It’s easy to explain why we feel jealous when someone else gets what we wanted. But, what about those jealous feelings that creep up on us when someone gets something that we didn’t even want?
A coworker gets a promotion. It isn’t something I was hoping or trying for. I know it is not the right season in my life to give more time to work or take on more responsibility. I am actually quite content with my part-time job. But I still feel jealous of the title and attention.
A friend buys a large, fancy home in an expensive area. She enrolls her kids in an elite private school. I live in a predictable suburban home and my daughter attends the neighborhood public school. Most days, I feel lucky to live where I do, love my neighborhood and am genuinely grateful for how much my daughter loves her school. But I still feel jealous of the exclusivity, the way her kids are destined for success.
A mom I know has three kids and volunteers everywhere. She is an endless well of serving. She makes things happen. And she is so happy about it. I only have two kids and rarely volunteer. While I struggle with whether or not I am living out my calling, I generally feel like I am living with purpose and that Volunteer of the Year is not me. But I still feel jealous of her selflessness, the way she is in her element while she is doing all of those Really Good Mom things.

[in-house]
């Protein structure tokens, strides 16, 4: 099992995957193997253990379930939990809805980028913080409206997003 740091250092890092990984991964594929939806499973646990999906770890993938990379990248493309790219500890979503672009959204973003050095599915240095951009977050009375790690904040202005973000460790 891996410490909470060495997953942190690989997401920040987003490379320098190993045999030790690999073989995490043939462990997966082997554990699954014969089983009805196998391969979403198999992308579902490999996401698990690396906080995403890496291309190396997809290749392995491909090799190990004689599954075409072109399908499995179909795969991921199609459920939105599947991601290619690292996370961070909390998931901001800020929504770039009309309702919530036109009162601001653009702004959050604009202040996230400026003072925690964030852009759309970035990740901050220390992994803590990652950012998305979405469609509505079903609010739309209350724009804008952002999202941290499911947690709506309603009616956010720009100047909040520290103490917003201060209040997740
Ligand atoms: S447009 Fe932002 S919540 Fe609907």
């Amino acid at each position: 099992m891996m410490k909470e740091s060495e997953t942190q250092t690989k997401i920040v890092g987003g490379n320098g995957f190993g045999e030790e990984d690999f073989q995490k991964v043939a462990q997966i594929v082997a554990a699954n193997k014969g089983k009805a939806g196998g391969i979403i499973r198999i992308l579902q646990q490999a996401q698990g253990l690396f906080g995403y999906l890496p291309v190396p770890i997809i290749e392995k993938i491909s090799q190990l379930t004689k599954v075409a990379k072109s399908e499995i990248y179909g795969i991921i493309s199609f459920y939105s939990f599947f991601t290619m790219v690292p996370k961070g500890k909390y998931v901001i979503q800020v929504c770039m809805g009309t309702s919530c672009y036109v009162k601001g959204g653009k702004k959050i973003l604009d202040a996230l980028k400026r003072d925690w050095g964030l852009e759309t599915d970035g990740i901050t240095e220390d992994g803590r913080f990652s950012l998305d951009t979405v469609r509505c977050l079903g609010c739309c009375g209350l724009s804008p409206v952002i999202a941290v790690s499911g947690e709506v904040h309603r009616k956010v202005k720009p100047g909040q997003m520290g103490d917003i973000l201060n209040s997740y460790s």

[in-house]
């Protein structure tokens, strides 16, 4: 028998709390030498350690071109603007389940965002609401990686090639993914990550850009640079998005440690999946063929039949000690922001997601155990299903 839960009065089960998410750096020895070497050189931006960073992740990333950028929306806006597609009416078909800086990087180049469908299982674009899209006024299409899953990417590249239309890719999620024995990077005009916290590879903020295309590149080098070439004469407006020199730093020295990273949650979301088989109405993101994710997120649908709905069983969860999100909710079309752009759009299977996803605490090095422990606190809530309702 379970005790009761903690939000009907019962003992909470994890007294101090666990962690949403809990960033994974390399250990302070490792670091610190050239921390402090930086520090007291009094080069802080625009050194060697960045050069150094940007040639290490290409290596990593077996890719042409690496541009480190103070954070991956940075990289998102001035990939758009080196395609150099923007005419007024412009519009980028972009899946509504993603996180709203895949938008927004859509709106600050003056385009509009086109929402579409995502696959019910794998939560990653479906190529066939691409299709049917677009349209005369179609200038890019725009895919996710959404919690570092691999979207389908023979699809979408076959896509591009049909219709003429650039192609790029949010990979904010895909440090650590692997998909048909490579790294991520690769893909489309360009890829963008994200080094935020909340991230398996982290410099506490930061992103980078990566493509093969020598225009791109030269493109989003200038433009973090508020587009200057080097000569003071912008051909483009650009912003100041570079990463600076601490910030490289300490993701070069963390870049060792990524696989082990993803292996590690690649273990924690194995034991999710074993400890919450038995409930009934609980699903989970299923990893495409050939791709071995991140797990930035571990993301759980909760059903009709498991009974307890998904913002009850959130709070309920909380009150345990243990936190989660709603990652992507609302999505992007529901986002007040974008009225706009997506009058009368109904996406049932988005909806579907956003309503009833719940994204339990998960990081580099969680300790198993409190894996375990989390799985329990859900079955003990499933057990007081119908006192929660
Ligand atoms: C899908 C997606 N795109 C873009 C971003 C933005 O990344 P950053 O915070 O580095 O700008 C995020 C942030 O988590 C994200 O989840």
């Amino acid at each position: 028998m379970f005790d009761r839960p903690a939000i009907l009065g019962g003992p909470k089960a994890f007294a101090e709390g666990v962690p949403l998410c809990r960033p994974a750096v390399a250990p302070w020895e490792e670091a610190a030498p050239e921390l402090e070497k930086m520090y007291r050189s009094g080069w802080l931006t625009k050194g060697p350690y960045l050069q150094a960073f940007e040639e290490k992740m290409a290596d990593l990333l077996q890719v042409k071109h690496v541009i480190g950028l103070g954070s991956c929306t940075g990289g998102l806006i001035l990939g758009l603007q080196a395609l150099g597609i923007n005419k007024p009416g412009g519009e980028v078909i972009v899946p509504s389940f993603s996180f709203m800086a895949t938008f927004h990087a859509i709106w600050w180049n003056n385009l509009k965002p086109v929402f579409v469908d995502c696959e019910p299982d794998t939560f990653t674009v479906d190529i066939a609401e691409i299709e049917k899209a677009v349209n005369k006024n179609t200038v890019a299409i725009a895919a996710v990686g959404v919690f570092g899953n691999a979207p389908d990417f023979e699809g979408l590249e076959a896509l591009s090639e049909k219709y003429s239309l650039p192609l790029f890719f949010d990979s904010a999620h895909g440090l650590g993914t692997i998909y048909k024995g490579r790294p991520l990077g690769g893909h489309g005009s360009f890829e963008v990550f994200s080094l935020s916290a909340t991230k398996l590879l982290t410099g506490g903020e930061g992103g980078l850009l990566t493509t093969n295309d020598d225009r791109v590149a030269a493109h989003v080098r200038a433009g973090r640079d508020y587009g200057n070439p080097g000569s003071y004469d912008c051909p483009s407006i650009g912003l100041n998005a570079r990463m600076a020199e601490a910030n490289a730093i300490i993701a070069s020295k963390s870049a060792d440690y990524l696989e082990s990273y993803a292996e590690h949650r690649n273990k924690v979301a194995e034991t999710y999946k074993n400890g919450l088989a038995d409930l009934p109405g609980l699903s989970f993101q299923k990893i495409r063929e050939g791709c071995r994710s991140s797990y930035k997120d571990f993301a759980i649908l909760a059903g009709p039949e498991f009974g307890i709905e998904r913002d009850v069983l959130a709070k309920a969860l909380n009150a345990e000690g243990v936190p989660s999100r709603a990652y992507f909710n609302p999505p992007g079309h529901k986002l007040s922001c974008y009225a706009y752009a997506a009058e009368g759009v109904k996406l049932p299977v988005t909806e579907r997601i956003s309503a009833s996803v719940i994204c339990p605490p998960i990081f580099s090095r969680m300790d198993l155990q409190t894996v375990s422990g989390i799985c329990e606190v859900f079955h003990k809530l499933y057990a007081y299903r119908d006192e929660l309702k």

This kind of jealousy baffles me. How can I feel jealous of things I don’t even really want? Why does someone else’s success, blessing or giftedness trigger a sudden burst of jealousy?
People say that jealousy is rooted in our own discontentment. I think that’s true – to an extent. But, when jealousy can surprise me into feeling inadequate right smack in the middle of my contentment and gratitude, I think it comes from something else: my belief in scarcity.
When my worldview is one of scarcity, I believe there can only be so many definitions of success in the world. And mine is not the right one. I believe that the right titles are in short supply and they are available for only a limited time: right now. But not to me. Scarcity says there is not enough success for everyone.
When I believe in scarcity, Successful Children is an exclusive club with a set number of spots reserved for the children who come from elite schools and neighborhoods. I believe in scarcity’s definition of unique: doing and having things that most people can’t afford. Scarcity says the competition is only getting stiffer, and there is not enough room for everyone.
When I believe in scarcity, there is a singular definition of Really Good Mom. Under scarcity’s spell, I believe there are only a few specific ways to make a difference in the world. Visible, tangible gifts that make an immediate impact are what the world needs. Scarcity says there is a certain way to be a _______ (mom, Christian, etc.); there is not enough need in the world for diversity.
Belief in scarcity shatters contentment with it’s not enoughs. And jealousy moves in quickly.
So, how can we protect our own contentment? How can we pass up scarcity’s competition and choose self-love and genuine happiness for others in the midst of their blessings?